The Government have said that the Bill will not impose more regulatory burdens on employers, so good practice will be the primary route for driving change. I will be listening for an assurance in the Minister's winding-up speech that the Government still adopt that
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position. The commission must not become merely a regulator and an enforcer, as it can do so much more than that. If it does become only that, it will alienate business and set back the causes that we seek to support today, such as reaching out to small businesses as a priority.

As I said earlier, we cannot afford as a country to take any other approach. Ensuring that everyone can participate to their utmost in our country's economy is vital for our future success and nowhere more with respect to older members of our community—a group that has not received much comment in today's debate, although a couple of hon. Members have picked up the point lately. I welcome the fact that the Bill recognises the need to support older people against discrimination. I understand that new regulations are due to come in next year to outlaw age discrimination in the workplace, but more could be done to prepare the way for that legislative change. As I am sure hon. Members will be pleased to note, life expectancy for men in Britain has risen by five years to 76 since 1981 and by 10 years since the 1940s. My grandfather is in his mid-90s. Women regularly live beyond 80 nowadays, yet many remain active and want to continue to work in their communities, but are often stopped in their tracks by the ageism that permeates many aspects of our society.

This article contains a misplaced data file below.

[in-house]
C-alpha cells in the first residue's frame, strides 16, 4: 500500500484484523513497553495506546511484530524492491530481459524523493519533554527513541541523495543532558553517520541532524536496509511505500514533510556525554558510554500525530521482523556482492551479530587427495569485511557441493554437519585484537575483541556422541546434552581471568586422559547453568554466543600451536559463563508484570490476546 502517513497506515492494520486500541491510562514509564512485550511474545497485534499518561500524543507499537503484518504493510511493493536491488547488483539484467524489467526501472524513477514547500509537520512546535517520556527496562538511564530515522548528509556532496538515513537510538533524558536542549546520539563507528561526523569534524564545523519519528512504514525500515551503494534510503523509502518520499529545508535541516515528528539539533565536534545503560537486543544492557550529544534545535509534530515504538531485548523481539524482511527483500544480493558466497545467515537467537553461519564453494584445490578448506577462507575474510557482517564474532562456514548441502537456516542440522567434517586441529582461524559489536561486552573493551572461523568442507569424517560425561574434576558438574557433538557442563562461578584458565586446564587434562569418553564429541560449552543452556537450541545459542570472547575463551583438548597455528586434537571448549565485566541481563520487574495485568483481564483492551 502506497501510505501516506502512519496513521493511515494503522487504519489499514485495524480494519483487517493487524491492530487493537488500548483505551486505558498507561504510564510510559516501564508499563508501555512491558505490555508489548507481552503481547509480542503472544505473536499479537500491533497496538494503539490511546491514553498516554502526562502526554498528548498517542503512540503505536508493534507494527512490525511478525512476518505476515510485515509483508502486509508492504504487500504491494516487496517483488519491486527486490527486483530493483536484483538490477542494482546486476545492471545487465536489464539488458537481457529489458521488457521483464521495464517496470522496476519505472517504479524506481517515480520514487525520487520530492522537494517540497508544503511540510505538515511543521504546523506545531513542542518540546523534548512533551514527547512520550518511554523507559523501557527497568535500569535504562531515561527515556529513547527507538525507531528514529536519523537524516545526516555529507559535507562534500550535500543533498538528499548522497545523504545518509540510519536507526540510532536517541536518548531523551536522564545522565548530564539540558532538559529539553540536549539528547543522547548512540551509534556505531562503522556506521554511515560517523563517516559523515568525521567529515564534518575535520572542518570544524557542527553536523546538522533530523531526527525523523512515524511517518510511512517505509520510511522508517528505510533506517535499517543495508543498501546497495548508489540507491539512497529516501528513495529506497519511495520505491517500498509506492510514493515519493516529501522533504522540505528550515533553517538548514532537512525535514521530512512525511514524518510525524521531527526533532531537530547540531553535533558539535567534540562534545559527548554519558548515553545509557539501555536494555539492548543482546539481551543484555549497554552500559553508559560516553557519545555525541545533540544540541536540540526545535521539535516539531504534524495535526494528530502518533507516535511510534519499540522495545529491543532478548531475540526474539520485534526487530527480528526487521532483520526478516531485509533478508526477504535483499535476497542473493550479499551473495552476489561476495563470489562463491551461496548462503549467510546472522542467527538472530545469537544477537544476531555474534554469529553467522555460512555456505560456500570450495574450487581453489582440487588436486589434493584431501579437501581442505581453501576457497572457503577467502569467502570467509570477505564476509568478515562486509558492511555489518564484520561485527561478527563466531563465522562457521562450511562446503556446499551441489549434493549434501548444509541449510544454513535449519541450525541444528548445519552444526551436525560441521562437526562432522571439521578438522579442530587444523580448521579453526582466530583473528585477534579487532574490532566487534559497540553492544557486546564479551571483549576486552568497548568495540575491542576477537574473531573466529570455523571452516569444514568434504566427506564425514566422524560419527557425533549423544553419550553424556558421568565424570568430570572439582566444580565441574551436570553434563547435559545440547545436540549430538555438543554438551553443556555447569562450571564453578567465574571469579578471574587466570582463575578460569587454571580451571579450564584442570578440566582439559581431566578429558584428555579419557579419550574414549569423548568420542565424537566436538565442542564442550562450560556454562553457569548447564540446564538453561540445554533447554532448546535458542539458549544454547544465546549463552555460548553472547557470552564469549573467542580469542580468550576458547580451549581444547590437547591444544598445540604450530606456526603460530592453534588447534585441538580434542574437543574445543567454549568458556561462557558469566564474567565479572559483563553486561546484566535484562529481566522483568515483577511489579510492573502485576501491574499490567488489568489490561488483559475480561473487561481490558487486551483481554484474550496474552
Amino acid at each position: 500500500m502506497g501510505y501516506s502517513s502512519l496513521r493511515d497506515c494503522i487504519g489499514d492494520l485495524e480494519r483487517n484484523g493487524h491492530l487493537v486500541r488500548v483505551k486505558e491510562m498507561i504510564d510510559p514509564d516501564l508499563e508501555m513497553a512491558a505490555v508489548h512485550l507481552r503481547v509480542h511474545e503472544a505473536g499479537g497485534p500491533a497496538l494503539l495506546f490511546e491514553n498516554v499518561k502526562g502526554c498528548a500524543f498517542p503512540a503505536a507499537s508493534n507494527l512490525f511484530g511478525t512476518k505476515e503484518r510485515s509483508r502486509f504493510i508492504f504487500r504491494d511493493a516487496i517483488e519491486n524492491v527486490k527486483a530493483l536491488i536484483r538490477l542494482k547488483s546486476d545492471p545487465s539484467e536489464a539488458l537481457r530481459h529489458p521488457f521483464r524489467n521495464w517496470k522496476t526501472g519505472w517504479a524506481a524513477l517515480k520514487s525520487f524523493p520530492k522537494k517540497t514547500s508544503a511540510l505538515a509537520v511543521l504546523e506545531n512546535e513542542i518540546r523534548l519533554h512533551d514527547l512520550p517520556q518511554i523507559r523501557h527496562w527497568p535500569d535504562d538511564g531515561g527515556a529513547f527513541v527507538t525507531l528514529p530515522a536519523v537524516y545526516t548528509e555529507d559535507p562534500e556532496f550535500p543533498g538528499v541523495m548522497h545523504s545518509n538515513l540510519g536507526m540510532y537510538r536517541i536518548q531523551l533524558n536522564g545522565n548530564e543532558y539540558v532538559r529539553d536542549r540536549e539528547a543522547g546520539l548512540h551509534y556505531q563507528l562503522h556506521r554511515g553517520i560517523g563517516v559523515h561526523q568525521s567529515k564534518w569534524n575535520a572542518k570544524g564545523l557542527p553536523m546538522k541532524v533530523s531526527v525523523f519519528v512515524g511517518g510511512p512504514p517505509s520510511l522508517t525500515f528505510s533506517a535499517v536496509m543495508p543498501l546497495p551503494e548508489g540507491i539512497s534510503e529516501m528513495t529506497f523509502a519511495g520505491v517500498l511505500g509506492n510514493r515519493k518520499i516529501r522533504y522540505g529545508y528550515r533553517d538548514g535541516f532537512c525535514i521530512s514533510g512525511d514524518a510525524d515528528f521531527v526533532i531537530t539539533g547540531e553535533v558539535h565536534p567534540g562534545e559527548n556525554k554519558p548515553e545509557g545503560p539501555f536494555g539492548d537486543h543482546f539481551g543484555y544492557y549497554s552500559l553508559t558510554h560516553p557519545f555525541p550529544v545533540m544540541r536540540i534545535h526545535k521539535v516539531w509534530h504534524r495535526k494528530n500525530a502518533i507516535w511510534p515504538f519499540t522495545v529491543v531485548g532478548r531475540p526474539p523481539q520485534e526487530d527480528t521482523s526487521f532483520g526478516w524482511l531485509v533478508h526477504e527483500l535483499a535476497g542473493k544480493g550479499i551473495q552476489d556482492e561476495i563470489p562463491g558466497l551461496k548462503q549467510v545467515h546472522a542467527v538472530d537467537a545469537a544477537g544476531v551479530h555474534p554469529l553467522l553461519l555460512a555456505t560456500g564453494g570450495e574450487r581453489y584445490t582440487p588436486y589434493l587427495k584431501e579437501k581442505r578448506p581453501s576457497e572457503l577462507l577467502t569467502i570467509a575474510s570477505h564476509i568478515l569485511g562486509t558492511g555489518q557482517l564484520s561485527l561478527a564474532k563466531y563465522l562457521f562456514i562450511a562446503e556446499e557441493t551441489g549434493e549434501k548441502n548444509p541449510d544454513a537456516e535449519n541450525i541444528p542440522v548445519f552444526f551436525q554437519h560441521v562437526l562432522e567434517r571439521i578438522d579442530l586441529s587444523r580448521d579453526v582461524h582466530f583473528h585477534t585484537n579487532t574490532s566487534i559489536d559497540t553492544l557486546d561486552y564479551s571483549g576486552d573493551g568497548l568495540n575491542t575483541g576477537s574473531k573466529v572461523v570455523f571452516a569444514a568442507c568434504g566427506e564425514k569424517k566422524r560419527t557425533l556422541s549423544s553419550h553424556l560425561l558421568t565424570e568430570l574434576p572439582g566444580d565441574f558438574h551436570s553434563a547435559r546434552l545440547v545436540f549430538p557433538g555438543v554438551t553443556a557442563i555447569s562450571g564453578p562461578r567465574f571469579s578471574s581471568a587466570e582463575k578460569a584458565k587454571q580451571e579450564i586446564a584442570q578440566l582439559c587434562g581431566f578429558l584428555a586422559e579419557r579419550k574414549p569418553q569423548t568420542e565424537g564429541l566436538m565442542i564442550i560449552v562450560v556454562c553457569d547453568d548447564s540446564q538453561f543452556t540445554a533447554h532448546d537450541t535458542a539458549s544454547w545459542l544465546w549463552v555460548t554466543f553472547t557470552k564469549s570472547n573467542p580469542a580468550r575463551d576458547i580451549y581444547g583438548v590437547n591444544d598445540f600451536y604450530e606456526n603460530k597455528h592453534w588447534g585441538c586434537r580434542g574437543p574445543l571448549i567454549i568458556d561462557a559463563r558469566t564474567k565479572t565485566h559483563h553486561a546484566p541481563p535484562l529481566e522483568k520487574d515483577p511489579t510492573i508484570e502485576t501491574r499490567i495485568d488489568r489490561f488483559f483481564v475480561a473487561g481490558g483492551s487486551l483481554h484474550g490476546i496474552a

I would like to look at a couple of examples within the Bill and keep my comments short in order to allow other Members to contribute to the debate. Before I do so, I want to refer to a particular example from my constituency. I was contacted by one of my local parish councils in Basingstoke—Silchester parish council—which wanted to employ two local residents to collect litter. Both residents had been given a clean bill of health by their doctors: they were able bodied, but in their mid-70s. Employment levels in north Hampshire are, as hon. Members may be aware, very high, making it quite difficult to recruit people, and there were no other applicants for those jobs.

The parish was unable to employ those applicants because, on account of the age of the people concerned, it was unable to obtain the necessary insurance. That left the beautiful parish of Silchester—it certainly is beautiful—without the litter pickers that it needed and left the two constituents without the employment that they wanted, purely as a result of their age.